In-Car Satellite Internet Connectivity Brings Us Closer to Full Autonomy
As a Delta 2Million Miler, I’ve spent lots of flight time airborne dealing with dodgy Wi-Fi, watching progress bars stall and web pages time out. So my ears perked up when I learned about a revolutionary new satellite antenna that promises to provide robust, ubiquitous data transmission to and from any moving object—planes, trains, and automobiles—anywhere on earth (except the poles).
Netflix streaming in any mode of transportation will be fun, but reliable in-car satellite internet connectivity as a backstop for today’s cellular vehicle-to-everything communications brings full vehicle autonomy another step closer to reality.
Satellite antennas for cars are not new. In February 2004 we covered the KVH TracVision A5—a gigantic, expensive roof rack-mounted contraption that nonetheless lost the DirecTV picture under every bridge. That electromechanically steered system was too huge and heavy to practically integrate into normal cars.
The solid-state, electronically steered “phased-array” systems providing internet connectivity on most planes are better, but their evenly spaced individual elements naturally cause destructive interference among one another. To compensate, more elements are added, driving up cost and power consumption, which in turn generates extra heat. The heat further compromises the antenna’s efficiency, effective transmission rates, and reliability.
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NXTCOMM is commercializing a “fragmented aperture technology” born of Department of Defense-funded research out of the Georgia Tech Research Institute. It leverages modern supercomputing capability to strategically arrange individual antenna elements in ways that cause “destructive” interference to become “constructive” instead. These brainiac computers can also help make the antenna arrays conform to curved surfaces like an airplane fuselage or car roof.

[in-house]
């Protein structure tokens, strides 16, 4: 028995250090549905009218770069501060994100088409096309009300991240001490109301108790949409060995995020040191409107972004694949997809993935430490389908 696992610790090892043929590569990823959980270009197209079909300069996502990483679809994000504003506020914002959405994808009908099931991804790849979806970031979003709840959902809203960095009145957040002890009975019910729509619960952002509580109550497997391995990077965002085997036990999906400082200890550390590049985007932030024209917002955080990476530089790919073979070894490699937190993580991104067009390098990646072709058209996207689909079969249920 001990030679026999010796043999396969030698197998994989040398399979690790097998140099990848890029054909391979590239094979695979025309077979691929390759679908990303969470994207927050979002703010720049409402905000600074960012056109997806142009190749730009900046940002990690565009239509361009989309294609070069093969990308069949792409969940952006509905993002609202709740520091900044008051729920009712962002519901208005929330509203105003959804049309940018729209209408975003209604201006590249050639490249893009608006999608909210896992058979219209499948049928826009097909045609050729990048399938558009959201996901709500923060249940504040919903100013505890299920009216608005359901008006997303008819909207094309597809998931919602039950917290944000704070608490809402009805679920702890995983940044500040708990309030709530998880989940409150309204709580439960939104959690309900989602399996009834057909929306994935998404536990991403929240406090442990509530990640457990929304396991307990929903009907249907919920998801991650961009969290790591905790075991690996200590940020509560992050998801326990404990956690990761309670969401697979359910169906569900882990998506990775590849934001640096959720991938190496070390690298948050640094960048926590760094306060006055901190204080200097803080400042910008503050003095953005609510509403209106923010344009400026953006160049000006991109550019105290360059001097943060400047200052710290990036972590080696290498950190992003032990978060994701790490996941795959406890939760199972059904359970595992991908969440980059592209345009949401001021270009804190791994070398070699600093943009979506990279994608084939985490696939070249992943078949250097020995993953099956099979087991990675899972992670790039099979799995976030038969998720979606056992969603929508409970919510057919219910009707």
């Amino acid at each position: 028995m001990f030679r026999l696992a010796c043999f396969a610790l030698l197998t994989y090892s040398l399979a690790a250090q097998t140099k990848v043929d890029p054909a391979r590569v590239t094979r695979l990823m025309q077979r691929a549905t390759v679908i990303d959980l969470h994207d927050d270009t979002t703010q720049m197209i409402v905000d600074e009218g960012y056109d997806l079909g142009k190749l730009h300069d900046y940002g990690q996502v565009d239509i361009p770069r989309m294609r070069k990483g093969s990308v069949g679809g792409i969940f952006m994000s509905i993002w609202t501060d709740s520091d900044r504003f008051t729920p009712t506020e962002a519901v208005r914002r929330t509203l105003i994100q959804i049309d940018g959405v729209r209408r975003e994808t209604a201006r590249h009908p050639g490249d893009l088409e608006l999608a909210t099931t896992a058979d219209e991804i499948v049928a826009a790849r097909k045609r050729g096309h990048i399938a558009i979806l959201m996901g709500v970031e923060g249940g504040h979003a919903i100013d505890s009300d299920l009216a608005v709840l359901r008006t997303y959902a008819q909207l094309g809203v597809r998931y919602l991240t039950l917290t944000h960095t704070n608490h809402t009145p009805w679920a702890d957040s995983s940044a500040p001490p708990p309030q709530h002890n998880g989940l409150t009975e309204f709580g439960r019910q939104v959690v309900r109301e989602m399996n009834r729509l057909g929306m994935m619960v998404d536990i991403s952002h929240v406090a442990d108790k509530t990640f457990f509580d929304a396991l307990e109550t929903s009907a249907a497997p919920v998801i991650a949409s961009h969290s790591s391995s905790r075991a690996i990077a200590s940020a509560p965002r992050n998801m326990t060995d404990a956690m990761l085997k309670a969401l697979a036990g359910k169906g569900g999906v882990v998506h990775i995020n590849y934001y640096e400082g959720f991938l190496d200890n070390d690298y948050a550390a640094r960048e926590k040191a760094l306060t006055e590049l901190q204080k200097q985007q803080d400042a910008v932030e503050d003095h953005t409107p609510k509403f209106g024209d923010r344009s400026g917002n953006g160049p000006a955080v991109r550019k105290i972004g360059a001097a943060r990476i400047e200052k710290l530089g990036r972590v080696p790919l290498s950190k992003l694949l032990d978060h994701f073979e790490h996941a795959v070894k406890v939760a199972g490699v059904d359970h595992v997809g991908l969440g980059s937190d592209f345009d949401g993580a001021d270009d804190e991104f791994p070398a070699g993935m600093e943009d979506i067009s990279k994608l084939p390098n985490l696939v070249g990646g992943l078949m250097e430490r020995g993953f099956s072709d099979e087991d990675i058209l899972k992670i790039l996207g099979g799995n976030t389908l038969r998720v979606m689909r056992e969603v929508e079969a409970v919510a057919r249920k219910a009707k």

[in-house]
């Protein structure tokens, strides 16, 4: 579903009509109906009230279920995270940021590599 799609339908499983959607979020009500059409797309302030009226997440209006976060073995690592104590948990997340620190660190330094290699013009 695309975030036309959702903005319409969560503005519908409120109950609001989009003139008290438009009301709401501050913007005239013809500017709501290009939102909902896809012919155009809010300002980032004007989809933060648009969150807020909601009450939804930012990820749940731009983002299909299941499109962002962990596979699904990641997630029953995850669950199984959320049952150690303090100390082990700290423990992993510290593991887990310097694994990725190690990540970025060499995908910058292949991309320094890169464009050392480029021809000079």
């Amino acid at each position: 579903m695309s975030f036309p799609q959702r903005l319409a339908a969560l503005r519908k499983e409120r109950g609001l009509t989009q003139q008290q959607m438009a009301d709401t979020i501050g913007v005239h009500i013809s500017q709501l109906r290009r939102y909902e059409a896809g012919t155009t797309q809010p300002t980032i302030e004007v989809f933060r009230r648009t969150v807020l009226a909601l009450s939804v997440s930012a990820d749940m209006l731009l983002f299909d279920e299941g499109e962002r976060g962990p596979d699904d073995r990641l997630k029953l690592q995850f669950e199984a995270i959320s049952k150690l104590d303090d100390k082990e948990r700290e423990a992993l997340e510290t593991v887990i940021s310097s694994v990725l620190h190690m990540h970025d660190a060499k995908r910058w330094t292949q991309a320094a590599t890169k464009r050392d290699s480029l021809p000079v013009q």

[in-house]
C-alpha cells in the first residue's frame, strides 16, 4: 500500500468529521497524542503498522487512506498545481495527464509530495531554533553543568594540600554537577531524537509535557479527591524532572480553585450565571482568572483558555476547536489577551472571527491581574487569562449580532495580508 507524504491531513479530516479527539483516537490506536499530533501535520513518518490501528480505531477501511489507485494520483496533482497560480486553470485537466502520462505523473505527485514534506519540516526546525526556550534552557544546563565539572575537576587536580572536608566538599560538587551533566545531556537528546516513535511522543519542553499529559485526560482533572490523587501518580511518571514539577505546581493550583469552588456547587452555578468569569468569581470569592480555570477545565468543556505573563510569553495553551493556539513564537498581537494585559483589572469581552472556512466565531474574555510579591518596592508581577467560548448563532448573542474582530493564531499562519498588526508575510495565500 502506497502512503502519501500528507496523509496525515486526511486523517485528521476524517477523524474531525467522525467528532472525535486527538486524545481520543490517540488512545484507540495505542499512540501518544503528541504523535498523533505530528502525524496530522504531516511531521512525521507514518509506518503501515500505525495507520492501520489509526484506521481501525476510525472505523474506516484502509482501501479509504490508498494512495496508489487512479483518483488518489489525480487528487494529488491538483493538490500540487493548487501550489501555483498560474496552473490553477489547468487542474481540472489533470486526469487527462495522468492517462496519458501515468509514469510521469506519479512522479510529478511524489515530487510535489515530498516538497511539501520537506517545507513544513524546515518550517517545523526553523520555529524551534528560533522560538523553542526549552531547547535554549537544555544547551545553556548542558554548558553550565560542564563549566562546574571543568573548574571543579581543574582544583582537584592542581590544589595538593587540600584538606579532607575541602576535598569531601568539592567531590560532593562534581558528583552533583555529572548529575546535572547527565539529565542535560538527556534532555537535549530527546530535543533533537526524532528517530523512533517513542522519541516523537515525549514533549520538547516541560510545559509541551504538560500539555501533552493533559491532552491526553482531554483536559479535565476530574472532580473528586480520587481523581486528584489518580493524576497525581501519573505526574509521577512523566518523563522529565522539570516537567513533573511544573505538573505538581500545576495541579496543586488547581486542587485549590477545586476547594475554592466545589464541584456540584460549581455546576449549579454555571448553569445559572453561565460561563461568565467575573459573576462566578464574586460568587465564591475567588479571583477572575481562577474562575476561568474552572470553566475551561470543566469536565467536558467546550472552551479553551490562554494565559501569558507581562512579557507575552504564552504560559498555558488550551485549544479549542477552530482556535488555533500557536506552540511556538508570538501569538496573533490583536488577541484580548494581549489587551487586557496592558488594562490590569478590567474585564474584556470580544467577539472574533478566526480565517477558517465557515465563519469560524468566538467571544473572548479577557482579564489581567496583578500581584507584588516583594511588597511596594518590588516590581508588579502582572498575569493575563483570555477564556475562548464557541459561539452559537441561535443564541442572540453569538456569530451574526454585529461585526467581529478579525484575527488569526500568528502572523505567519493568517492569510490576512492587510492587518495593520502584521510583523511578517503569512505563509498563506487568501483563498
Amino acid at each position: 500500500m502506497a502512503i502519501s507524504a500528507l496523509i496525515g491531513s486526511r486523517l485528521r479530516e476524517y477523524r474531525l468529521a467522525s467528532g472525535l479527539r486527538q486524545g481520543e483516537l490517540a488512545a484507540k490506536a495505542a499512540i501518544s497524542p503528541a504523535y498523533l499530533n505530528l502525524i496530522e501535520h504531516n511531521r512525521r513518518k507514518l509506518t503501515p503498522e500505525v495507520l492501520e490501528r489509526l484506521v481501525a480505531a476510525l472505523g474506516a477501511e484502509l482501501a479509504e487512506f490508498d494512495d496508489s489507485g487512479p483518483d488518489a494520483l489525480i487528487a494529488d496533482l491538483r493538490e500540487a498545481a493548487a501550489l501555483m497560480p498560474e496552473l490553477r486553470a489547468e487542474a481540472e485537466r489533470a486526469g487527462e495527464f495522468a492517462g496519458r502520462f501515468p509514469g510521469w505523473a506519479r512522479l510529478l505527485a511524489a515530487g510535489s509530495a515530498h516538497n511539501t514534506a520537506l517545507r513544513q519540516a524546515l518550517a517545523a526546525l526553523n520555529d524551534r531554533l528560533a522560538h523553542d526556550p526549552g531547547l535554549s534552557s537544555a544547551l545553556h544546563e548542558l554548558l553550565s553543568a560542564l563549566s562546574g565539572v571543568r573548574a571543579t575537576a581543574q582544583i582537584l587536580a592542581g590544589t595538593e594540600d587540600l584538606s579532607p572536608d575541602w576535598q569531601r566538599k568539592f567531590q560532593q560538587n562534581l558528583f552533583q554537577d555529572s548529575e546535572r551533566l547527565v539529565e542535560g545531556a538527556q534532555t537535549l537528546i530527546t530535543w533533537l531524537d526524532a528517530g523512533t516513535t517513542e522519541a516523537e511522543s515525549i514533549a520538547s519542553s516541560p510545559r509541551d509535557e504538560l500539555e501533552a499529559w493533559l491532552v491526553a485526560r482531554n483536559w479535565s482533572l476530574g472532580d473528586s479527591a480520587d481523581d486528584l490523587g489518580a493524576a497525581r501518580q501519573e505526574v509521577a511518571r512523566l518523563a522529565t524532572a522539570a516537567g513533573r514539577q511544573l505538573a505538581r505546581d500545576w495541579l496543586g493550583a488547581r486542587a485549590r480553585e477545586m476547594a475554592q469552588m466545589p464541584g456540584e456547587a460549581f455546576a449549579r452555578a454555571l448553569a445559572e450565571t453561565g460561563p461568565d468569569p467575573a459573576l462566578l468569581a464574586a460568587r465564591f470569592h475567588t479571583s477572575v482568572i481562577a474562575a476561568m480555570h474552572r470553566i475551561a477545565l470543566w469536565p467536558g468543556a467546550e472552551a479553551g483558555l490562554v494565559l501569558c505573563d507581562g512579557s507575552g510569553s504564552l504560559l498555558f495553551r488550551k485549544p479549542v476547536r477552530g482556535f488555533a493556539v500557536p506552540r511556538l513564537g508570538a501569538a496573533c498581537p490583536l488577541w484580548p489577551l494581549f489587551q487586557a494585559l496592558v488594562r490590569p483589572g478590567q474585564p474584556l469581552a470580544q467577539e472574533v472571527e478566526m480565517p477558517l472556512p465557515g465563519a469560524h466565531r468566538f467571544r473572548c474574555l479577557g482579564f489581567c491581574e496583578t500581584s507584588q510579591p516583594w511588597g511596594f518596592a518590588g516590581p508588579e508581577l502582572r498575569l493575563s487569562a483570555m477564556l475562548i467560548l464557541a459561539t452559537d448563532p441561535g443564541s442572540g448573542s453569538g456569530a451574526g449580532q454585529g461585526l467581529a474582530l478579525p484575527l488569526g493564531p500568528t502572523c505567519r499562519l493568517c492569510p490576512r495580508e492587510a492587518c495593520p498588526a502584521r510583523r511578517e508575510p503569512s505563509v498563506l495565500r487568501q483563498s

Furthermore, the NXTCOMM antenna is essentially a big printed circuit board measuring roughly a quarter inch thick, so the form factor is vastly more efficient than that of competing approaches, and the parts count should be reduced by 20 to 40 percent relative to competing phased-array units. Without having to work against that destructive interference issue, the power draw drops by more than half that of a conventional phased-array setup.
A fragmented aperture antenna consists of a collection of different transmit and receive element “sub arrays” that can be directed to handle various bites of an incredibly wide frequency range, spanning from 300 MHz to 30 GHz. In the automotive realm, that means a single NXTCOMM antenna could be designed to handle GPS, satellite radio, and cellular, plus satellite internet/video. Because most of the above are receive-only, the antenna design can be simplified somewhat (though there is evidence that some providers may soon engage two-way communications—witness SiriusXM’s recent purchase of Pandora).
This technology currently costs far more than the roughly $100 manufacturers spend on those shark-fin antennas, so production will begin with fleet and luxury customers who are willing to pay more for the rich, high-speed (50-100 megabits/second) uninterrupted data, after which economies of scale will make the antennas more affordable. During this time, some automakers may even choose to show off the tech’s copper- and gold-printed circuitry under low-dielectric-constant glass covers. (The technology functions fine through non-metallic paint, though for now NXTCOMM warns against very dark paints that increases the temperature, degrading efficiency somewhat.)
A slow initial adoption rate is needed to match the ramp up in global satellite capacity. North America’s current constellation of mostly geosynchronous communications satellites (stationed about 22,300 miles high at the equator) run by Intelsat, SES, Hughes, and Viasat is capacity constrained, so providers will initially have to charge higher connectivity prices—perhaps 10 times that of current cellular data plans. But SpaceX has won approval to send up 12,000 low Earth orbit (250-550 miles) satellites for internet connectivity, of which 422 are already up. Amazon and Telesat are planning similar LEO constellations. That added capacity can only democratize the service plan charges.
Those promising steps aside, fully autonomous driving will have to rely to some extent on vehicle-to-vehicle and vehicle-to-infrastructure communications (V2V and V2X). In a big, wide-open country like the U.S., there’s no foreseeable way of guaranteeing universal connectivity with terrestrial cellular towers. If I’m going to trust satellites to keep my autonomous vehicle connected, then they’d better work a heckuva lot better than the Gogo Wi-Fi I’ve grown used to. NXTCOMM’s new antenna promises to do just that.
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